The eyes of the Hub will be keenly attuned to Madison Square Garden tonight but there is more at stake for the Bruins than just a playoff birth this weekend. Head coach Claude Julien alluded to the fact after practice at Ristuccia Arena on Friday that the Bruins are also looking at playoff positioning as much as just making the tournament.

“It is a matter of sticking with it. Not just the fact that you get into the playoffs, but, where do you want to be in that situation?” Juliend said. “We’ve got an opportunity right now to be anywhere from sixth to ninth and we have to recognize that and we have to win as many games as we can.”

Practice was loose on Friday and the feeling around the Bruins is that they are really taking to the example set by veteran Mark Recchi when he says that being in the midst of an NHL playoff race should be fun. Players were whooping and hollering on the rink as they continually messed up one of Julien’s drills and gave a rousing applause when a unit got it right. Make no mistake about it though, the Bruins may be loose but the cord of tension that has been tightening around the team since the Olympic break is as tight as it has ever been.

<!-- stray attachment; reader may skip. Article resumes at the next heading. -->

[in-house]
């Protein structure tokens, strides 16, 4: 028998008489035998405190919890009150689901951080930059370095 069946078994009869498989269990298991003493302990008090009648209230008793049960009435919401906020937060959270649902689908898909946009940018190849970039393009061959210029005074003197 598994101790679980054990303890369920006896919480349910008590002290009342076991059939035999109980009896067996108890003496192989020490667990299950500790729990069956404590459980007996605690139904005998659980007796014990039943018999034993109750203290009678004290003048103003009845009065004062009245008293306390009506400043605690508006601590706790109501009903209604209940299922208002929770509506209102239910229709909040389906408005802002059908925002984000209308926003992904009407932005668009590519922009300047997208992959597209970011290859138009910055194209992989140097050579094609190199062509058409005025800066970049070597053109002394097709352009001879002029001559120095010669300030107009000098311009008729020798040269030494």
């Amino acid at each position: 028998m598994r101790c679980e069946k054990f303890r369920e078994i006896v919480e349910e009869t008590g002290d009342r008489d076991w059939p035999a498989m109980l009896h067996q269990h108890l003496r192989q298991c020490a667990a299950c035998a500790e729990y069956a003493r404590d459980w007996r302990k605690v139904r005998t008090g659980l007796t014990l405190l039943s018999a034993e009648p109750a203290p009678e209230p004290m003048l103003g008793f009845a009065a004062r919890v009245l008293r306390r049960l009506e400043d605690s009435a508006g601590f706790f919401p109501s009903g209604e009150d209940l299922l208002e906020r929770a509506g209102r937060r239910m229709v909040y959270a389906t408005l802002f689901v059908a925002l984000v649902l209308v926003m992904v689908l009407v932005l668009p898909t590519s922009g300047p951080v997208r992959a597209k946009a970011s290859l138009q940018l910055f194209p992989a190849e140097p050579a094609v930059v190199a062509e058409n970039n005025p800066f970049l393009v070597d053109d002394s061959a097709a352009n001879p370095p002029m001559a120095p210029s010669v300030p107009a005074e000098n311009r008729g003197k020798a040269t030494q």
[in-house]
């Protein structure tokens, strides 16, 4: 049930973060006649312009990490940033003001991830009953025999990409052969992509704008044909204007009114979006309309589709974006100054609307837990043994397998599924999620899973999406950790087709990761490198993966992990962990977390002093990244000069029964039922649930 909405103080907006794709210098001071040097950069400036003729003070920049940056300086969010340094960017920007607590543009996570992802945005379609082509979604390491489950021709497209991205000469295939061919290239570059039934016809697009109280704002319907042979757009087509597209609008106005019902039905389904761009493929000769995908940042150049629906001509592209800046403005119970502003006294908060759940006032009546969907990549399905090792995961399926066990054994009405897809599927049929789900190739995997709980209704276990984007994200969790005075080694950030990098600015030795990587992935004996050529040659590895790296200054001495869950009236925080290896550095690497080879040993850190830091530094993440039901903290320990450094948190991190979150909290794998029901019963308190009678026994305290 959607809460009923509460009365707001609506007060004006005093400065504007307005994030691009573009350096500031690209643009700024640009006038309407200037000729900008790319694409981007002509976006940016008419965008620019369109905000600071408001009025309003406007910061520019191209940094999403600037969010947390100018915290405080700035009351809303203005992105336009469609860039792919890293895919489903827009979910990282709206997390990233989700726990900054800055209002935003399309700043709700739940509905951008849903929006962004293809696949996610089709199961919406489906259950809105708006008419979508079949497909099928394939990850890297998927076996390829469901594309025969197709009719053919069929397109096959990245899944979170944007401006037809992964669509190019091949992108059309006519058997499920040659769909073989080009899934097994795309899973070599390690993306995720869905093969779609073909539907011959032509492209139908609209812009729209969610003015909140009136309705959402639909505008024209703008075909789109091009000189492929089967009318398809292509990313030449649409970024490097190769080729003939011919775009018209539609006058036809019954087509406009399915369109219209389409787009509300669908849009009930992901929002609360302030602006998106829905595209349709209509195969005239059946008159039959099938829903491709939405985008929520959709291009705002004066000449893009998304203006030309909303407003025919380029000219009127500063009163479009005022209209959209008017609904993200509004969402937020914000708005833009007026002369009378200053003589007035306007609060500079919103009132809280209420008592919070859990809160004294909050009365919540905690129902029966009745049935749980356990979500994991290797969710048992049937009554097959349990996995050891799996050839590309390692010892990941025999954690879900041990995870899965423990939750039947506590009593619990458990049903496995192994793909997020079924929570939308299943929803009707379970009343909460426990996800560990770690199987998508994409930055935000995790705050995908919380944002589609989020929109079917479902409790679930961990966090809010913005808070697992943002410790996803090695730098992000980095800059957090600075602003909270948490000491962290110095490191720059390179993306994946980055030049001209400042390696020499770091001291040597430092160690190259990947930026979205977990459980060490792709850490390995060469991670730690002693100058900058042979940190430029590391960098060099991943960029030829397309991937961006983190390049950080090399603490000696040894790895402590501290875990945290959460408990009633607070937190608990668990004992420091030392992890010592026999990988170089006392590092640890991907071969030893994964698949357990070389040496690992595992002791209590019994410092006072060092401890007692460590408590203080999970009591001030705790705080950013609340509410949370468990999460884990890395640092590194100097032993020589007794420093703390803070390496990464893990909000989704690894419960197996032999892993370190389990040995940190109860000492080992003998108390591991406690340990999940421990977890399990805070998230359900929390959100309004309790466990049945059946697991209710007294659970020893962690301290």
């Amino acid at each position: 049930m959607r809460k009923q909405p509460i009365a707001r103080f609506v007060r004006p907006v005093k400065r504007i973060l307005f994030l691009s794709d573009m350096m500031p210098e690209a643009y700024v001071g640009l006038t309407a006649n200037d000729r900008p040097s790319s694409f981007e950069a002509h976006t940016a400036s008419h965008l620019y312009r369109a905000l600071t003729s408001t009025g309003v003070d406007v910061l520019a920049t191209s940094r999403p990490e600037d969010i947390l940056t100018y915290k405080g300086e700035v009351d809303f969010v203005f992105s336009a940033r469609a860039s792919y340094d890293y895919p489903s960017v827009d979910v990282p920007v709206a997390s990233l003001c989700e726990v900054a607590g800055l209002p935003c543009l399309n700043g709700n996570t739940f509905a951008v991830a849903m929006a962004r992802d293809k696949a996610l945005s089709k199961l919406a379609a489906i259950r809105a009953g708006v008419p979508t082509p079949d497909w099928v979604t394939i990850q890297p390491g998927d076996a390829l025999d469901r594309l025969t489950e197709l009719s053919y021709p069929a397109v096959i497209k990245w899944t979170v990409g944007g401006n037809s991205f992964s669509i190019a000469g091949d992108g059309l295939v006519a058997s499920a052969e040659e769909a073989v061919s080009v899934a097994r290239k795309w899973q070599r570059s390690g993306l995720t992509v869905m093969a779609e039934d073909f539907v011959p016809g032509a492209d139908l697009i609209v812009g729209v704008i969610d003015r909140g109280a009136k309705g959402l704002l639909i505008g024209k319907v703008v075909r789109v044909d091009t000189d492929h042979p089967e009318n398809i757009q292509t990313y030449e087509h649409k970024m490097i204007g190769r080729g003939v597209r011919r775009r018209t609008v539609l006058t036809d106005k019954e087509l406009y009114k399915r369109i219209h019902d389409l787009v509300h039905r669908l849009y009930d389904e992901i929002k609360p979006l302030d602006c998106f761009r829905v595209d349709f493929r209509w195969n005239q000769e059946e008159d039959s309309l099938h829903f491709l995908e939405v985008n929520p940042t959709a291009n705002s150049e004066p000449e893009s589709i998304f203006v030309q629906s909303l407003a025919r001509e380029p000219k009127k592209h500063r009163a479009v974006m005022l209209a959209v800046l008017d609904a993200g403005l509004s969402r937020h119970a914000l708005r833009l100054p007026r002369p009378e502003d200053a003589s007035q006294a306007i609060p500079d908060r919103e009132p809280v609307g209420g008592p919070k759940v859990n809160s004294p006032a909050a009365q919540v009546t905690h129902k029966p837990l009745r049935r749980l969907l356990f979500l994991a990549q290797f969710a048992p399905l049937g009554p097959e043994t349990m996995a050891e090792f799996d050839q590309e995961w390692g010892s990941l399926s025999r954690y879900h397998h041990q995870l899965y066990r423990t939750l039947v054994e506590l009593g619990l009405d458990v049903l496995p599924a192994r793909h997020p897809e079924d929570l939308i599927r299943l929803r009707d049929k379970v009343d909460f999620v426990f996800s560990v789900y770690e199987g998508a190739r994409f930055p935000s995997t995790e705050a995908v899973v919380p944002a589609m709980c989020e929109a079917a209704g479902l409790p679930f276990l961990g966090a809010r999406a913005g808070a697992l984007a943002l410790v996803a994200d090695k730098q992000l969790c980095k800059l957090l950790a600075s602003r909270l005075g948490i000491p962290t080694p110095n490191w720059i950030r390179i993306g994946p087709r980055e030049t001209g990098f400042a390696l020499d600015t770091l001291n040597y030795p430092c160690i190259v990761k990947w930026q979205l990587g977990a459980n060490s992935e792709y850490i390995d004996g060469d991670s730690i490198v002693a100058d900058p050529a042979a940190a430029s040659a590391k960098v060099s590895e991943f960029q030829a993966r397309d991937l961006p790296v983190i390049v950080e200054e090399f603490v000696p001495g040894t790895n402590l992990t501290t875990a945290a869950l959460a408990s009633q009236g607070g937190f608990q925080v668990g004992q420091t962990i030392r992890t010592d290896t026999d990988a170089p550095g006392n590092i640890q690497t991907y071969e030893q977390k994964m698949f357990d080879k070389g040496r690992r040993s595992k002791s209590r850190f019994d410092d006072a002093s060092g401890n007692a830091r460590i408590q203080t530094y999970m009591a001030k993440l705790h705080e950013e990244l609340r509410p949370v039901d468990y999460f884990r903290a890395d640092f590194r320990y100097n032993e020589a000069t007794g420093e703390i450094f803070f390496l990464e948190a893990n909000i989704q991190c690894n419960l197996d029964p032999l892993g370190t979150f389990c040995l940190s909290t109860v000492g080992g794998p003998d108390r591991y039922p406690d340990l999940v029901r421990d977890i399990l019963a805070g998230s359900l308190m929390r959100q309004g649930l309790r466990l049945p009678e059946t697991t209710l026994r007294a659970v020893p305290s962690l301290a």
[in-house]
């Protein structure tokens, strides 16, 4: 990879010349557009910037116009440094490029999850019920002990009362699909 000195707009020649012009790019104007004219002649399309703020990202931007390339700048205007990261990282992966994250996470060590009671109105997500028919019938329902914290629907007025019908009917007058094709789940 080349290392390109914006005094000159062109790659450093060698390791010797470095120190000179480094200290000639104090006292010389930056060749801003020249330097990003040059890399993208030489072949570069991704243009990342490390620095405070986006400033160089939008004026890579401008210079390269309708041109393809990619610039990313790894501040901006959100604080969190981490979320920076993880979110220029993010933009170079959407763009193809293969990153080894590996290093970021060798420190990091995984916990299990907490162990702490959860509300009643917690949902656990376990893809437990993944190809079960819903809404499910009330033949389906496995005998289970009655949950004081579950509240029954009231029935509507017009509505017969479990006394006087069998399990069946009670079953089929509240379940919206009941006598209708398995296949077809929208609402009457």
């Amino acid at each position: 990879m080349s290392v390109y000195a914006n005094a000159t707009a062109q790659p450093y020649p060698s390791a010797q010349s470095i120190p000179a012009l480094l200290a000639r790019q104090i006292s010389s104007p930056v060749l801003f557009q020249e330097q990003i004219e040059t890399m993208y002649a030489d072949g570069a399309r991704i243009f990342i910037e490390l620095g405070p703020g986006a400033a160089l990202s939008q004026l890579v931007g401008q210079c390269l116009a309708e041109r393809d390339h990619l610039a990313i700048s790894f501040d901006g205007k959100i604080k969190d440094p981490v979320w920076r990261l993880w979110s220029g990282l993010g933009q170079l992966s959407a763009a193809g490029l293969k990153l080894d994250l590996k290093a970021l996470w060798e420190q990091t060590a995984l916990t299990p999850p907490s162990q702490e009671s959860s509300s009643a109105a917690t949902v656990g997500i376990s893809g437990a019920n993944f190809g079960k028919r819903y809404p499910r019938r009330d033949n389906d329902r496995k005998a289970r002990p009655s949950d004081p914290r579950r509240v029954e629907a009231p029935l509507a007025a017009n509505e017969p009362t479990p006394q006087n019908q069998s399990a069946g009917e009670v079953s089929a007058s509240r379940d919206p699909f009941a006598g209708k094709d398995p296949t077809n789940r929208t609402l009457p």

“The biggest mistake is for [the sense of urgency] to be lessened,” coach Claude Julien said. “Two points guarantees us a playoff spot but those two games coming up, Carolina, I just watched them last night against Montreal, they are playing pretty well. They are playing loose and playing well and they got a pretty good goaltender that keeps them in the game. I don’t think that anything is a given but we have an opportunity to watch a game tonight that may, or may not give us the answer that we want.”

Miroslav Satan Putting It Together

Forward Miroslav Satan has come on for the Bruins of late, scoring the game-winning goal among his two strikes last Saturday against Toronto and tying the game on Thursday after teaming with David Krejci to create a turnover on the forecheck and marching straight in on Sabres’ goaltender Patrick Lalime.

Satan now has nine goals, three in the last week, in 36 games for the Bruins after missing the first half of the season before signing with Boston. He has gone stretches during his stay in the Hub where he has not been a factor but has proved to be good for the Bruins in the games that have mattered most.